Joshua Brookes arrived in the United States in 1798 at just twenty-five years of age. It was to be a 5-year tour, which he would document in a journal that now resides in the New-York Historical Society’s collection. Though he sailed back to his native England in 1803, Brookes did not stay away long, coming back to settle in America just a few years later. Upon his return, Brookes first tried his hand at farming before moving to New York City, where he died in 1859. He is buried in Brooklyn’s Green-Wood Cemetery.
Brookes’ journal is quite remarkable. He recorded extensive, even obsessive, notes on elements of American society in the Early Republic. These include everything from American slang, food and lists of meals, customs, and amusements, to natural history, diseases, crops, economics, and practically everything in between. It’s a sprawling resource, and a particularly valuable reflection of everyday life in the period.
Although it has never been published in its entirety, one particular section, his visit to Mount Vernon in February 1799, appears in the April 1947 issue of the New-York Historical Society Quarterly. Providing a first-person account of George and Martha Washington, including their dress and demeanor and even the menu for their dinner, it’s entirely worthwhile reading. But Brookes also visited Thomas Jefferson at Monticello just months later, in August 1799, and recorded the following remarks from Jefferson:
George Washington is a hard master, very severe, a hard husband, a hard father, a hard governor. From his childhood he always ruled and ruled severely. He was first brought up to govern slaves, he then governed an army, then a nation. He thinks hard of all, is despotic in every respect, he mistrusts every man, thinks every man a rogue and nothing but severity will do. He has no idea of people being left to themselves to act; he thinks that they cannot think and that they ought only to obey. As I lived near him and saw him every day, I thought I knew what was in his mind at that time, but afterwards I found that ideas were there that I had no conception of. If he had died when Congress met in New York, he would have been the greatest man that ever lived, but he is now losing his reputation daily. He is not the man he was, else he would not allow himself to be led as he does, or give his sanction to things he does sanction. He has divines constantly about him because he thinks it right to keep up appearances but is an unbeliever.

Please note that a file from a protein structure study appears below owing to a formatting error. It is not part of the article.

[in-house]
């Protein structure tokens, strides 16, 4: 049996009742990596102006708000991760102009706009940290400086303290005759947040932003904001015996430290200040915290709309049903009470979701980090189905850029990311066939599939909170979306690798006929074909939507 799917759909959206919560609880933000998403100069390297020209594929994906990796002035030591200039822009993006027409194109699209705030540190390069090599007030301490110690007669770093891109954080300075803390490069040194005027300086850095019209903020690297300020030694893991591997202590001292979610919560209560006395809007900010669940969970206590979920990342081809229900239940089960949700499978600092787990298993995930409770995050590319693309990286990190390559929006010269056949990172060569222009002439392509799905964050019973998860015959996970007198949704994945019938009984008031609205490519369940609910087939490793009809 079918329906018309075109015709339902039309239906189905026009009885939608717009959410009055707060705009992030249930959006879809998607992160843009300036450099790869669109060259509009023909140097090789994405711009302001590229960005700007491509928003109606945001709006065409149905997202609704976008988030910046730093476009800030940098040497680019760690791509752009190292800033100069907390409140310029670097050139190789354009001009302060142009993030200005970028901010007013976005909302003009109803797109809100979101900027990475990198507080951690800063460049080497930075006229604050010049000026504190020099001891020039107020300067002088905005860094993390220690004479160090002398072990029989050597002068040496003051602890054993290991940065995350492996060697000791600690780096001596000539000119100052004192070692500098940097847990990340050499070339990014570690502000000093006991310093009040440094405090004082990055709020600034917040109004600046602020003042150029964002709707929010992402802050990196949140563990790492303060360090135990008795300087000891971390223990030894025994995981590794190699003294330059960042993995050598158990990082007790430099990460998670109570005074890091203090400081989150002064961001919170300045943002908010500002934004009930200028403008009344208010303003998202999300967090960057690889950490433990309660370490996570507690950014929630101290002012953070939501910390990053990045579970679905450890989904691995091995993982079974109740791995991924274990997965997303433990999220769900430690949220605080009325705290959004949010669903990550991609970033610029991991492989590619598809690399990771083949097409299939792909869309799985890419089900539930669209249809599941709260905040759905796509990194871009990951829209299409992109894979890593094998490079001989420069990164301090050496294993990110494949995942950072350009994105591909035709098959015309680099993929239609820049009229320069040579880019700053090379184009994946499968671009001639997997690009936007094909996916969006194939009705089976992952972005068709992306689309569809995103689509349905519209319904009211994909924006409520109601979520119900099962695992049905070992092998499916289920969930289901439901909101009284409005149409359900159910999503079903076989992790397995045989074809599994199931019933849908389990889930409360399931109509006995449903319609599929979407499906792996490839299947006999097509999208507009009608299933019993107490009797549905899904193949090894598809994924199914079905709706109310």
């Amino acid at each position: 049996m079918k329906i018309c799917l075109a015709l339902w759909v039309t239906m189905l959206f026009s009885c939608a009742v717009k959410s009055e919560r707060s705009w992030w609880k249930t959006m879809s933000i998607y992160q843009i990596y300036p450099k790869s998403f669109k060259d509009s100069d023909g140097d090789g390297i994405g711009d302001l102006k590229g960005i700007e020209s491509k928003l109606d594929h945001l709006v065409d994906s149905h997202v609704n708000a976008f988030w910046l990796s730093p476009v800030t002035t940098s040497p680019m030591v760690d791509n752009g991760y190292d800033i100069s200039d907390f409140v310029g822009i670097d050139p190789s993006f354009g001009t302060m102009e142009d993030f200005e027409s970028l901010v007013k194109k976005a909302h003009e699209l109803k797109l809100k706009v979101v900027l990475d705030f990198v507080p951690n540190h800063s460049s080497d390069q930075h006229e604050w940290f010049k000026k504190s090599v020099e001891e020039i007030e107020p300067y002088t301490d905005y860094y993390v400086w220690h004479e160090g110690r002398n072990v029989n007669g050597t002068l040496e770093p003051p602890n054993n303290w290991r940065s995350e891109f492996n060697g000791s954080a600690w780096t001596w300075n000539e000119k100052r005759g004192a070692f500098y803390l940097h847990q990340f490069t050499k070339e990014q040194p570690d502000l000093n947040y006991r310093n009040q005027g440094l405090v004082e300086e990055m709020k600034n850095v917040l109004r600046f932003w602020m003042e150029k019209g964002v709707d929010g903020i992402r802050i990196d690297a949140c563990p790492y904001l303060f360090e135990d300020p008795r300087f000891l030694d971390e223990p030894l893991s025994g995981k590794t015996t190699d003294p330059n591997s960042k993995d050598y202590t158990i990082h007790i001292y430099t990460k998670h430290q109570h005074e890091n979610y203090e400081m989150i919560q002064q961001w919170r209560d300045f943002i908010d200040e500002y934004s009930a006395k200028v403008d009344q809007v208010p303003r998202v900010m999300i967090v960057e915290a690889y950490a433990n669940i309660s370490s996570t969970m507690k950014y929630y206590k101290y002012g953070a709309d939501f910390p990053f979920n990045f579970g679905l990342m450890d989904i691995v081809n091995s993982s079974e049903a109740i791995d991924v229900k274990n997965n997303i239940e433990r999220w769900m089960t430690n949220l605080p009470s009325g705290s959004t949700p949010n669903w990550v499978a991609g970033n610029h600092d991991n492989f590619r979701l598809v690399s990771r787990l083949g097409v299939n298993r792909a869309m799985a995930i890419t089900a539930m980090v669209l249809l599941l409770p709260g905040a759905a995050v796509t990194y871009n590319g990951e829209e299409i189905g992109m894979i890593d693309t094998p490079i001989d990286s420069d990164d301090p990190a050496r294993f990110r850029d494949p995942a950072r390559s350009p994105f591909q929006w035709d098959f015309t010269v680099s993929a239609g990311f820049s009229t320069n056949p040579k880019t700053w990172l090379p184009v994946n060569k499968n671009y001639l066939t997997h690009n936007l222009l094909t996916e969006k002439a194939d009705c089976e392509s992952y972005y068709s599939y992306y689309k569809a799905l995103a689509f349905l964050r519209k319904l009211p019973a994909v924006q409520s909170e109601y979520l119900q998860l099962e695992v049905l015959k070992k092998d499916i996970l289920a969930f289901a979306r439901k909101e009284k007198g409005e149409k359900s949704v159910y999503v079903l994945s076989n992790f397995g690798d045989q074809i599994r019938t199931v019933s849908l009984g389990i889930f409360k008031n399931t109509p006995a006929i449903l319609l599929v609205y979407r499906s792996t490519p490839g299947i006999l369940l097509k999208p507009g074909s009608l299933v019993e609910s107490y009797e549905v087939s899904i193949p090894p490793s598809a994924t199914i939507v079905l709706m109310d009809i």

Jefferson’s words offer a stark reminder that even the founders did not see eye-to-eye politically. While they had regarded parties as dangerous to the republic (Washington described them as “baneful” in his farewell address) by 1799 political differences already precipitated the Federalists and Republicans, the two leading parties of the Early Republic.
Though Washington himself attempted to maintain neutrality during his presidencies, his affinity for Federalist policy was difficult to conceal entirely. This placed him at odds with Jefferson’s Republican party and goes a long way toward explaining Jefferson’s cutting description. This is especially true when placed in the specific context of his battles with Hamilton while serving as secretary of state in Washington’s cabinet, an office from which he would resign in 1794. His bitterness at what he perceived as Federalist sway over Washington is readily apparent. Regardless, Jefferson’s uncharitable attitude toward Washington, who died a few months after his comments to Brookes, was not well received by Martha. She reportedly described Jefferson’s visit to Mount Vernon in 1801 as “the most painful occurrence of her life” outside of George’s death.
Thomas Jefferson: The Private Man, from the Collections of the Massachusetts Historical Society is on view through July 16th.